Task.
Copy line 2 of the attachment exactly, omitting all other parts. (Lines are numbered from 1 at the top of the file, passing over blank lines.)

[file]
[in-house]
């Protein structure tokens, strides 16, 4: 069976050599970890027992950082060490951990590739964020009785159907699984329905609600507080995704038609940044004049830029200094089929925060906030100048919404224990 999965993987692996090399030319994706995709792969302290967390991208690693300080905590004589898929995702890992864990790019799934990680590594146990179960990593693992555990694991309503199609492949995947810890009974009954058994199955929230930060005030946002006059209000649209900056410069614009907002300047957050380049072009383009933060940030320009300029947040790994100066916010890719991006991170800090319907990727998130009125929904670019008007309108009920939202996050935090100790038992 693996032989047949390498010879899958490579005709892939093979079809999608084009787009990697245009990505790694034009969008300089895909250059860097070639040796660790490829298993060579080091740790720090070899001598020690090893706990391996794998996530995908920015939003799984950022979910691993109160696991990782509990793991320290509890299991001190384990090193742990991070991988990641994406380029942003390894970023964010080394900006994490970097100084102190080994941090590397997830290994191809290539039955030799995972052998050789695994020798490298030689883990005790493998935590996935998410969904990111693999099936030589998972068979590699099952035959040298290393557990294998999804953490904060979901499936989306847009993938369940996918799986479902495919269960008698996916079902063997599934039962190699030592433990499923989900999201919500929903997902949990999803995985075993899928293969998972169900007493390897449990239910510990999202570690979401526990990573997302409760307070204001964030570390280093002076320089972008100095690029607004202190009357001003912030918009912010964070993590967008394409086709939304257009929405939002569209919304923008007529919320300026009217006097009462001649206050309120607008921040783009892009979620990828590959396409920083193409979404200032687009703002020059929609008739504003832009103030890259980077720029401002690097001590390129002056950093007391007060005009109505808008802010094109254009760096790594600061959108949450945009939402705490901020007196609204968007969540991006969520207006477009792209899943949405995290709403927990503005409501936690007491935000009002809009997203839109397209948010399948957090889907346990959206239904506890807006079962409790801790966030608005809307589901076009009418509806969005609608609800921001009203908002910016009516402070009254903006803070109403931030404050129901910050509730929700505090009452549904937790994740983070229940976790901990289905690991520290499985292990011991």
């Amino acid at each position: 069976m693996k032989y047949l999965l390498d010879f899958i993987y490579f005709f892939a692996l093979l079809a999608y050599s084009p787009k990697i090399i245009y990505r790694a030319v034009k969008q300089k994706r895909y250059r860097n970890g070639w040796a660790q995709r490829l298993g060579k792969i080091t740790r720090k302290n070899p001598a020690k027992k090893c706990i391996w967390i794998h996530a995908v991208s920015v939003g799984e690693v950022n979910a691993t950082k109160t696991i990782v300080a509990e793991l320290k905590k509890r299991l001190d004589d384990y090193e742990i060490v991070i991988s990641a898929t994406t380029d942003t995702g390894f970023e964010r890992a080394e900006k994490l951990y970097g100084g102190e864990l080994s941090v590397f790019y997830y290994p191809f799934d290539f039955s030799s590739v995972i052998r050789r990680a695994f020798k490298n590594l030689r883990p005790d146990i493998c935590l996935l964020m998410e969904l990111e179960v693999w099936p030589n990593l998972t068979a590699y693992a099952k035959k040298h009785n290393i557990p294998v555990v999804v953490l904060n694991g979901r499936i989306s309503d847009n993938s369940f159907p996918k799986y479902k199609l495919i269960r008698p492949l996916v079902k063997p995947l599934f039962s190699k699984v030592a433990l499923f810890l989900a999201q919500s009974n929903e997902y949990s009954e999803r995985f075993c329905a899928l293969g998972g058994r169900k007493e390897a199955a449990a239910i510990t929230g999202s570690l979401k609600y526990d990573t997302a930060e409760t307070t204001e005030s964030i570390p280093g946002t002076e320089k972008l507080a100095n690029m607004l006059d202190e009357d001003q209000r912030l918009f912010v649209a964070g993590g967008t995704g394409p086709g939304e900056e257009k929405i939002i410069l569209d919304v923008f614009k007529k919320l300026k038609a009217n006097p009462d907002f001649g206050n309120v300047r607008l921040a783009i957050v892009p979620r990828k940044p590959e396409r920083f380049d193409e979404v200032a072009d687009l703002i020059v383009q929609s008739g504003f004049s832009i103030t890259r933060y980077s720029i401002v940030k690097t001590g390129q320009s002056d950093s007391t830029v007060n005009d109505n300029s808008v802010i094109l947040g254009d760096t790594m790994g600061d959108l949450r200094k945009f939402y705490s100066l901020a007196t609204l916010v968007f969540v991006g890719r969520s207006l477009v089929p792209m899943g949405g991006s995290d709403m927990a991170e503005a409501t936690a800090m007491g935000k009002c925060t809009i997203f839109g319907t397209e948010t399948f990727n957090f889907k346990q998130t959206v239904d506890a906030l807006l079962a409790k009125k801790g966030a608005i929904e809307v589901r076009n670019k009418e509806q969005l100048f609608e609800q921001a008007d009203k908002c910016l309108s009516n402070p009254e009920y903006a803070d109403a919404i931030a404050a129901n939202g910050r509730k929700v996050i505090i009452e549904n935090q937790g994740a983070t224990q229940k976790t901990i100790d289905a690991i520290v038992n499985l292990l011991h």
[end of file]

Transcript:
């Protein structure tokens, strides 16, 4: 069976050599970890027992950082060490951990590739964020009785159907699984329905609600507080995704038609940044004049830029200094089929925060906030100048919404224990 999965993987692996090399030319994706995709792969302290967390991208690693300080905590004589898929995702890992864990790019799934990680590594146990179960990593693992555990694991309503199609492949995947810890009974009954058994199955929230930060005030946002006059209000649209900056410069614009907002300047957050380049072009383009933060940030320009300029947040790994100066916010890719991006991170800090319907990727998130009125929904670019008007309108009920939202996050935090100790038992 693996032989047949390498010879899958490579005709892939093979079809999608084009787009990697245009990505790694034009969008300089895909250059860097070639040796660790490829298993060579080091740790720090070899001598020690090893706990391996794998996530995908920015939003799984950022979910691993109160696991990782509990793991320290509890299991001190384990090193742990991070991988990641994406380029942003390894970023964010080394900006994490970097100084102190080994941090590397997830290994191809290539039955030799995972052998050789695994020798490298030689883990005790493998935590996935998410969904990111693999099936030589998972068979590699099952035959040298290393557990294998999804953490904060979901499936989306847009993938369940996918799986479902495919269960008698996916079902063997599934039962190699030592433990499923989900999201919500929903997902949990999803995985075993899928293969998972169900007493390897449990239910510990999202570690979401526990990573997302409760307070204001964030570390280093002076320089972008100095690029607004202190009357001003912030918009912010964070993590967008394409086709939304257009929405939002569209919304923008007529919320300026009217006097009462001649206050309120607008921040783009892009979620990828590959396409920083193409979404200032687009703002020059929609008739504003832009103030890259980077720029401002690097001590390129002056950093007391007060005009109505808008802010094109254009760096790594600061959108949450945009939402705490901020007196609204968007969540991006969520207006477009792209899943949405995290709403927990503005409501936690007491935000009002809009997203839109397209948010399948957090889907346990959206239904506890807006079962409790801790966030608005809307589901076009009418509806969005609608609800921001009203908002910016009516402070009254903006803070109403931030404050129901910050509730929700505090009452549904937790994740983070229940976790901990289905690991520290499985292990011991």